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converting int to byte ?

Anto Telvin
Ranch Hand

Joined: Aug 12, 2008
Posts: 113
hi all
i have a code like this
int a=8666;
byte b=(byte)a;
i am getting -38 as output. But i can say only the output after it gets print.How can i determine the value before looking to the output console.how can i solve this one mentally


thanks


Anto Telvin Mathew<br />Many of the life failures are people who did not realize how close they were to success when they give up. EDISON
Henry Wong
author
Sheriff

Joined: Sep 28, 2004
Posts: 18550
    
  40

how can i solve this one mentally


Well, I highly doubt that you can do this one mentally, but who knows... It can be done in three steps.

1. Convert the decimal number to binary. Since this number is positive, you can just do this somewhat easily.

2. Truncate the three high order bytes. This is what the Java compiler does.

3. Convert the binary back to decimal. Unfortunately, since the sign bit is on, you will need to do this via twos-complement. (google twos complement for more information)

Henry


Books: Java Threads, 3rd Edition, Jini in a Nutshell, and Java Gems (contributor)
Henry Wong
author
Sheriff

Joined: Sep 28, 2004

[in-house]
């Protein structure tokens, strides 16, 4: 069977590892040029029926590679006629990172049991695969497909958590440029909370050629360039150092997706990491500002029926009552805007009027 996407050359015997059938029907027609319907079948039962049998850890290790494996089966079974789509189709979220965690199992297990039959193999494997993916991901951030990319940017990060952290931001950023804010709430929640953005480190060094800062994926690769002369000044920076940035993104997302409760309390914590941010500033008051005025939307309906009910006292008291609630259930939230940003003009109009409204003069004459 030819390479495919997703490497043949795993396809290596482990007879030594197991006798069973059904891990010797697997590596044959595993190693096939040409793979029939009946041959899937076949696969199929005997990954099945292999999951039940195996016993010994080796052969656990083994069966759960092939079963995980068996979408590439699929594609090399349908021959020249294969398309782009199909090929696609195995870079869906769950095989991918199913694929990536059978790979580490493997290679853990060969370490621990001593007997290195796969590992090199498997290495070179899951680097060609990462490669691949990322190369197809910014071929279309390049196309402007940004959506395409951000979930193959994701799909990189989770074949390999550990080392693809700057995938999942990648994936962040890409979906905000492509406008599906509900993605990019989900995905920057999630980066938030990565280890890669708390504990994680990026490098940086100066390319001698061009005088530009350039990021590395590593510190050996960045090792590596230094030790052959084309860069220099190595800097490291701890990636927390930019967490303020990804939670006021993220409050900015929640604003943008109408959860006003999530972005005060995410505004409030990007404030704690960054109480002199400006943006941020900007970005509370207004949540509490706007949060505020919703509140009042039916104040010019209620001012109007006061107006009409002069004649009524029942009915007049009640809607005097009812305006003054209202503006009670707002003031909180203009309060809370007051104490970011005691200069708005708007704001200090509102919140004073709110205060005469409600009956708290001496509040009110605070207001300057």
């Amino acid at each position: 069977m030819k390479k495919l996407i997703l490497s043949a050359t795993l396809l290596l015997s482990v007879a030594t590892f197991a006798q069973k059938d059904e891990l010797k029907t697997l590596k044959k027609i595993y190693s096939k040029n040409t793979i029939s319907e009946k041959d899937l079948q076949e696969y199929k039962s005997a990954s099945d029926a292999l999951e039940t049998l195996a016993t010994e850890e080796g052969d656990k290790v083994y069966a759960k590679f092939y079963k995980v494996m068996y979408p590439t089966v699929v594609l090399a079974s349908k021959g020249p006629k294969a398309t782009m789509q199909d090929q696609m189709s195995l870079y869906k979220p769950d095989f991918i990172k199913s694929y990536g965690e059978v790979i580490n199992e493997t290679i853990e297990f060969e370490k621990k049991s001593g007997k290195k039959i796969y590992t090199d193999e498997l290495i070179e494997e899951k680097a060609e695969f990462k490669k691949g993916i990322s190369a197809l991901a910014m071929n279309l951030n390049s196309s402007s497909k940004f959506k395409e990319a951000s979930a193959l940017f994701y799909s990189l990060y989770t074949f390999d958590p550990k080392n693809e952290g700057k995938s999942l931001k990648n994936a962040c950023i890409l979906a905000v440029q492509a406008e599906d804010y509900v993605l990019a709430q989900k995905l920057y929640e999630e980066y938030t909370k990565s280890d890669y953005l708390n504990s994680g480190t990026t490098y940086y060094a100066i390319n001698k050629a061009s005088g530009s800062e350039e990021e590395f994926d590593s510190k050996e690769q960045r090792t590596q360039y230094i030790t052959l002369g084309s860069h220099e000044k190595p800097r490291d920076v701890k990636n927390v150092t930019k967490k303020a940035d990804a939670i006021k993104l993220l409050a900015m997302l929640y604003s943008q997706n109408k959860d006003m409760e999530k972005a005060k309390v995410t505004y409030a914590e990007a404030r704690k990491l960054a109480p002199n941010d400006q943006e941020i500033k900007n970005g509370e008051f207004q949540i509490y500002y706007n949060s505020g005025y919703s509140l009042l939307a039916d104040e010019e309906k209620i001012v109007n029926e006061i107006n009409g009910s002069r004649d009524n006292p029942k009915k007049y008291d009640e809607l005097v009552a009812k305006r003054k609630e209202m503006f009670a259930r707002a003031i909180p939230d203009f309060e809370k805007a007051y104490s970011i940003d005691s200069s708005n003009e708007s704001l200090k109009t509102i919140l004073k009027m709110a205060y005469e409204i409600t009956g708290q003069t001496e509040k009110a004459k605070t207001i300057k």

Posts: 18550
    
  40

For example...

8666 = 0000 0000 0000 0000 0010 0001 1101 1010 (to binary)

= 1101 1010 (truncated)

= 0010 0101 (negated)
= 0010 0110 (negated plus one)
= 38 (decimal after negated plus one)
= -38 (hence, decimal original)

Henry
Norm Radder
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Joined: Aug 10, 2005
Posts: 685
It really depends on what the user wants the results to be when truncating the HO 3 bytes. 38 doesn't make any sense to me. Does he want to loose the value of the HO bit by treating that bit as the sign?
The value of the LO byte should be 218.
Henry Wong
author
Sheriff

Joined: Sep 28, 2004
Posts: 18550
    
  40

Originally posted by Norm Radder:
It really depends on what the user wants the results to be when truncating the HO 3 bytes. 38 doesn't make any sense to me. Does he want to loose the value of the HO bit by treating that bit as the sign?
The value of the LO byte should be 218.


Maybe. But that wasn't the question. The question was what happens when an int is casted to a byte. And in that case, the higher order 3 bytes are truncated. And the remaining byte is treated as a signed byte -- which in the example, is valued at -38.

Henry
Norm Radder
Ranch Hand

Joined: Aug 10, 2005
Posts: 685
Nice job Henry, I didn't read the question very well.
Anto Telvin
Ranch Hand

Joined: Aug 12, 2008
Posts: 113
thanks for the answer i got it
 
I agree. Here's the link: http://aspose.com/file-tools
 
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